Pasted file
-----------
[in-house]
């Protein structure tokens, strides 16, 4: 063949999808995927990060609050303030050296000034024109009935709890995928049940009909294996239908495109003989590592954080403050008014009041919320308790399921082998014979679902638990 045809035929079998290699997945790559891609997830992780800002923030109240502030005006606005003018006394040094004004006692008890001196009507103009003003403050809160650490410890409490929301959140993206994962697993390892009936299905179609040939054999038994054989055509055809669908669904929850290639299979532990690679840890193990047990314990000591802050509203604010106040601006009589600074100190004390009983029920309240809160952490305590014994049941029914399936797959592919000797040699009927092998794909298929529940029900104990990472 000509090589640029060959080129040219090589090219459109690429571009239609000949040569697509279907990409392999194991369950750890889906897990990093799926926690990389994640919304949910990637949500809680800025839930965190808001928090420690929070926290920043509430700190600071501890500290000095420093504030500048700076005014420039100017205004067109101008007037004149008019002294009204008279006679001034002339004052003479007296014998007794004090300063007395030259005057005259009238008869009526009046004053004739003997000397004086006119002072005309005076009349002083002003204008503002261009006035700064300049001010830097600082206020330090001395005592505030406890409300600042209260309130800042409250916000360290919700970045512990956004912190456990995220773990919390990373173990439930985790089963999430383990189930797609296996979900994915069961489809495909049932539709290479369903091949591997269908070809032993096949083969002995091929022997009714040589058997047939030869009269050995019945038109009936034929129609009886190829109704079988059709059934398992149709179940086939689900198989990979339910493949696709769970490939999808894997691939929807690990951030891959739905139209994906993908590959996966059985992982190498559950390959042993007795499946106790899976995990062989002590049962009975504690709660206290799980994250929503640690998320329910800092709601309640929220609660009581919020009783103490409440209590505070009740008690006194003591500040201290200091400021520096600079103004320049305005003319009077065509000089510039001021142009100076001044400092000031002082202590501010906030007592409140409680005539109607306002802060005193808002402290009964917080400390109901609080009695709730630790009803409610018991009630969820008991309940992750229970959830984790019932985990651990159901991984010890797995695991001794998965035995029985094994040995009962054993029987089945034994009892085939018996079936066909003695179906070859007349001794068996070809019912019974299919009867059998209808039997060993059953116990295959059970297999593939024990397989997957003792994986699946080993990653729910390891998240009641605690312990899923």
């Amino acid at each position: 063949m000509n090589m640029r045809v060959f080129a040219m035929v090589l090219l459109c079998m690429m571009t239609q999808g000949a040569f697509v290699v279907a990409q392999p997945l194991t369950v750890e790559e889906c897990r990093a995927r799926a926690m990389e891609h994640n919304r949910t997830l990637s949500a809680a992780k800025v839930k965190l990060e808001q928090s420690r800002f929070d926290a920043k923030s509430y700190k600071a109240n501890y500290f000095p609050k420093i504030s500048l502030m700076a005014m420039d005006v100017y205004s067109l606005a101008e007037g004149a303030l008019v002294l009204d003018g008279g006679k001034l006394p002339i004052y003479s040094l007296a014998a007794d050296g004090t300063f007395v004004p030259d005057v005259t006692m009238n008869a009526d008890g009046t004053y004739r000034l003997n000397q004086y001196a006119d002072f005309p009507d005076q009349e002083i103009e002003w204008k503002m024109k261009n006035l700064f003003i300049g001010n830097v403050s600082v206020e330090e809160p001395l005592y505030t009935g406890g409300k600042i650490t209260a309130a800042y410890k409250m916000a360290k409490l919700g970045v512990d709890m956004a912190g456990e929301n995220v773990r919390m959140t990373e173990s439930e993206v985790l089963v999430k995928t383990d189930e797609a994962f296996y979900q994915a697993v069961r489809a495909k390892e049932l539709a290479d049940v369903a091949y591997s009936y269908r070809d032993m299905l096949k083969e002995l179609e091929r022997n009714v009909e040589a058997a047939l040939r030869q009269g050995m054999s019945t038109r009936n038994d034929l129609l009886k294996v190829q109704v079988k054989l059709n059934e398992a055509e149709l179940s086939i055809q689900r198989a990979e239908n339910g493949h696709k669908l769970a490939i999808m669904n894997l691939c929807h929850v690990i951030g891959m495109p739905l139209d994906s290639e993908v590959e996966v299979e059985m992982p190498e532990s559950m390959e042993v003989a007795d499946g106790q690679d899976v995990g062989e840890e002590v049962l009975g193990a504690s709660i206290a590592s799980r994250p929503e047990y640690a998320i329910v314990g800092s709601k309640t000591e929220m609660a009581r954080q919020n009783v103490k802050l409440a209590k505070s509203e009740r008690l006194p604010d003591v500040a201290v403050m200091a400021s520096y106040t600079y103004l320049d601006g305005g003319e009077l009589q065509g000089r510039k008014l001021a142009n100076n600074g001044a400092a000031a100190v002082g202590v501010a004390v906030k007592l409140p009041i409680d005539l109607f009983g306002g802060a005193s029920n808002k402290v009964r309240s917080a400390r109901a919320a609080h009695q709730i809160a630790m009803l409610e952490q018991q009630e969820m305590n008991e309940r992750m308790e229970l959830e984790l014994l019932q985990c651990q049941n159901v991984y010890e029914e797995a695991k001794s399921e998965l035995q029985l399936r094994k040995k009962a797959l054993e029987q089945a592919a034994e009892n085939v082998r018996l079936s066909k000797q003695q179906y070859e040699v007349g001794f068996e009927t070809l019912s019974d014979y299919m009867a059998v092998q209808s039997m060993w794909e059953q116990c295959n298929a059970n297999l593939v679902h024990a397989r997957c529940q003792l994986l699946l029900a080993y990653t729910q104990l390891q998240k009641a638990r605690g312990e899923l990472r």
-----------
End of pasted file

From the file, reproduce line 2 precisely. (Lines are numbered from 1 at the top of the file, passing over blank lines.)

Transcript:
């Protein structure tokens, strides 16, 4: 063949999808995927990060609050303030050296000034024109009935709890995928049940009909294996239908495109003989590592954080403050008014009041919320308790399921082998014979679902638990 045809035929079998290699997945790559891609997830992780800002923030109240502030005006606005003018006394040094004004006692008890001196009507103009003003403050809160650490410890409490929301959140993206994962697993390892009936299905179609040939054999038994054989055509055809669908669904929850290639299979532990690679840890193990047990314990000591802050509203604010106040601006009589600074100190004390009983029920309240809160952490305590014994049941029914399936797959592919000797040699009927092998794909298929529940029900104990990472 000509090589640029060959080129040219090589090219459109690429571009239609000949040569697509279907990409392999194991369950750890889906897990990093799926926690990389994640919304949910990637949500809680800025839930965190808001928090420690929070926290920043509430700190600071501890500290000095420093504030500048700076005014420039100017205004067109101008007037004149008019002294009204008279006679001034002339004052003479007296014998007794004090300063007395030259005057005259009238008869009526009046004053004739003997000397004086006119002072005309005076009349002083002003204008503002261009006035700064300049001010830097600082206020330090001395005592505030406890409300600042209260309130800042409250916000360290919700970045512990956004912190456990995220773990919390990373173990439930985790089963999430383990189930797609296996979900994915069961489809495909049932539709290479369903091949591997269908070809032993096949083969002995091929022997009714040589058997047939030869009269050995019945038109009936034929129609009886190829109704079988059709059934398992149709179940086939689900198989990979339910493949696709769970490939999808894997691939929807690990951030891959739905139209994906993908590959996966059985992982190498559950390959042993007795499946106790899976995990062989002590049962009975504690709660206290799980994250929503640690998320329910800092709601309640929220609660009581919020009783103490409440209590505070009740008690006194003591500040201290200091400021520096600079103004320049305005003319009077065509000089510039001021142009100076001044400092000031002082202590501010906030007592409140409680005539109607306002802060005193808002402290009964917080400390109901609080009695709730630790009803409610018991009630969820008991309940992750229970959830984790019932985990651990159901991984010890797995695991001794998965035995029985094994040995009962054993029987089945034994009892085939018996079936066909003695179906070859007349001794068996070809019912019974299919009867059998209808039997060993059953116990295959059970297999593939024990397989997957003792994986699946080993990653729910390891998240009641605690312990899923």